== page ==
The entire sold out cinema watches with nervousness, as a shuttle floats through space, easing its way down towards a planet none of us have seen before. On its surface, a young Jyn (Beau Gadsdon) runs through the grass, the ship flying overhead. There’s a look of fear on her face, a look of worry, but also a look of confidence. “They’ve come for us,” her father Galen (Mads Mikkelsen) states to his wife, before Jyn arrives. After a moment of brief panic, he bends down to look Jyn right in the eyes, grasping her shoulders in a reassuring manner. “Whatever I do, I do it to protect you. Do you understand?” He asks her. She understands. She’s prepared for what’s about to go down.
It’s an opening sequence worthy of applause. It’s an accumulation of everything this movie is about, everything it stands for. Its dark, gritty and well lived in, but at the same time, there’s a call for more. A call for adventure. A call for hope. Things are dark, but even in the darkest of times; there can still be light. That is, essentially, what this film is about. It’s a film about hope and fighting for what you believe it, set in a period of the Star Wars universe where that was more important than ever. Before we continue, I just want to warn you that the following article, if you haven’t picked up on it yet, contains massive spoilers for Rogue One: A Star Wars Story. If you haven’t seen the film and don’t wish for anything else to be spoilt, I suggest looking away now. If you’re after my spoiler-free thoughts on the film, they can be found here. Now, let’s continue with the review.
Third act discussions will have to wait though, as I have a lot to talk about before we get to that. Let’s start at the beginning. Post-prologue, that is. Rogue One takes its time in setting up all of the different characters, and to do so, it involves a lot of planet jumping. A now adult Jyn (Felicity Jones) is a prisoner of the Empire, Cassian Andor (Diego Luna) has just received Intel that the Empire are in development of a super weapon capable of destroying planets, and Bodhi Rook (Riz Ahmed) is trying to deliver a message to Saw Gerrera from Galen Erso. While it could be considered a choppy opening, I didn’t mind it. It jumps from planet to planet to planet, each introduction noticeably short, but it served as a great first look at who these characters are. We learn of their position, their motives, a bit of their backstory and who they are as people. Plus, the always-expanding Star Wars universe is given a lot of new locations for us fans to chomp away at and analyze.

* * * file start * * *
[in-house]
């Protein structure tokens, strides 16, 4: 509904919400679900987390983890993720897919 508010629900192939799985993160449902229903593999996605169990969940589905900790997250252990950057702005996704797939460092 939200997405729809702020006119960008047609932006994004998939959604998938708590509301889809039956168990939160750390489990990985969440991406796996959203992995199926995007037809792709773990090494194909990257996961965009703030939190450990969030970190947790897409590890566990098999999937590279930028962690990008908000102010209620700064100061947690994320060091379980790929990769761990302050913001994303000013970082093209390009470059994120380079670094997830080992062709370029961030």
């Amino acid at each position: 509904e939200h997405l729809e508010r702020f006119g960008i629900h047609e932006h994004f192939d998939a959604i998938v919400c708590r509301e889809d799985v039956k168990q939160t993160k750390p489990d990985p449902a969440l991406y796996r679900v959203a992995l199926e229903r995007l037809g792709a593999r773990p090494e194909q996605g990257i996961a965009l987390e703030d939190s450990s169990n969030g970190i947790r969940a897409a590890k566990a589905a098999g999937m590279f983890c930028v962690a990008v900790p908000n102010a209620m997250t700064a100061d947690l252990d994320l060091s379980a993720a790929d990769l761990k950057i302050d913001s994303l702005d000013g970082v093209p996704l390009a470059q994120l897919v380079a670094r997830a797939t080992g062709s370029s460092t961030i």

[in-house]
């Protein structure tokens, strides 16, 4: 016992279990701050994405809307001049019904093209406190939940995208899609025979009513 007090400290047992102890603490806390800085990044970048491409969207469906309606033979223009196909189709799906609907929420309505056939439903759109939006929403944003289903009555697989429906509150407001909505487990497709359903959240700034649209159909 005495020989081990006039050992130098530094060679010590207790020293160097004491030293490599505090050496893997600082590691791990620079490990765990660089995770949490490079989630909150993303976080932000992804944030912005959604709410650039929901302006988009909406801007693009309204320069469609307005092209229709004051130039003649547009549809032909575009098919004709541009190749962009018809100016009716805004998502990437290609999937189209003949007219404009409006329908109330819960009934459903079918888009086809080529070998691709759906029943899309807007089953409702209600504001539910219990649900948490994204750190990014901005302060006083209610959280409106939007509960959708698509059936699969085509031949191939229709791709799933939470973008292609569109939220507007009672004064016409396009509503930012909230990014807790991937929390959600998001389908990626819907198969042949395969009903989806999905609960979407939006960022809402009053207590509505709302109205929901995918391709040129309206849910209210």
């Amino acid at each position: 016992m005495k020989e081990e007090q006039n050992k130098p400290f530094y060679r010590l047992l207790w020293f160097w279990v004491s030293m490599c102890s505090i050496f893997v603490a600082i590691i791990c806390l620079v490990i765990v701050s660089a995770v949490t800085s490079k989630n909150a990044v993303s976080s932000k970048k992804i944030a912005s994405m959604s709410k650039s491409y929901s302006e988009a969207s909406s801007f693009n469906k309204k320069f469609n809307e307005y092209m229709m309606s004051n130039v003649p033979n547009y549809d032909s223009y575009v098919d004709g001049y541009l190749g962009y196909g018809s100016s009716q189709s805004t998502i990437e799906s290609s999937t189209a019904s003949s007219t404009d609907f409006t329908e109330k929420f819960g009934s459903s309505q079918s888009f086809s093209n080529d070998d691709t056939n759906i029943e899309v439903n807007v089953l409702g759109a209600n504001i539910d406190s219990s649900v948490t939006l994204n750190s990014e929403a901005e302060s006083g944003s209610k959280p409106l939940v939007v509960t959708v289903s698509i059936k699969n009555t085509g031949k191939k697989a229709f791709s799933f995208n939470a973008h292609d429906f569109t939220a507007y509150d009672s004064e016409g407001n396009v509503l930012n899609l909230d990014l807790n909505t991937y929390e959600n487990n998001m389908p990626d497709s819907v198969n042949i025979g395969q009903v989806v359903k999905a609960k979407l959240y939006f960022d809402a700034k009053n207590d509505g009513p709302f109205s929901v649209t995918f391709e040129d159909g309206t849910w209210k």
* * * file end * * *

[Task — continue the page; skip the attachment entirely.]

During the mission to find Saw, Jyn first meets blind force enthusiast Chirrut Imwe (Donnie Yen). Chirrut is without a doubt my favourite original character, as Darth Vader is obviously the man to beat when it comes to every single character in this movie. He’s not a force user, but he can feel its presence, first evident when Jyn walks by him and he can feel the force surrounding the Kyber Crystal on her necklace. He’s a fascinating, well-developed character who can kick a lot of ass, but also works as a likeable, funny and helpful character needed for the story. When things get a big rough and the first fight goes down, which is expertly choreographed and shot by Gareth Edwards, Chirrut comes to save the day, annihilating an army of Stormtroopers with nothing more than his bare hands and a pole. It’s an insane, crowd-pleasing moment, topping off an already entertaining action set piece.
One of the many, many things I loved about this film is that none of these people started out from the same place. They’re scattered all throughout the galaxy, and yet they’re all thrown into the mix together to help fight for the rebellion. That’s one of the main reasons I didn’t have a problem with the scattered nature of the film’s opening, as it was realistic. They do, obviously, all end up together on the same planet at the same time, but it’s for different reasons and through different beginnings, making for a more realistic take on forming a team. They’re not recruited, they don’t stumble in by accident, and they don’t ask to join. The plot forces them to come together, and they end up making for an excellent set of lead characters.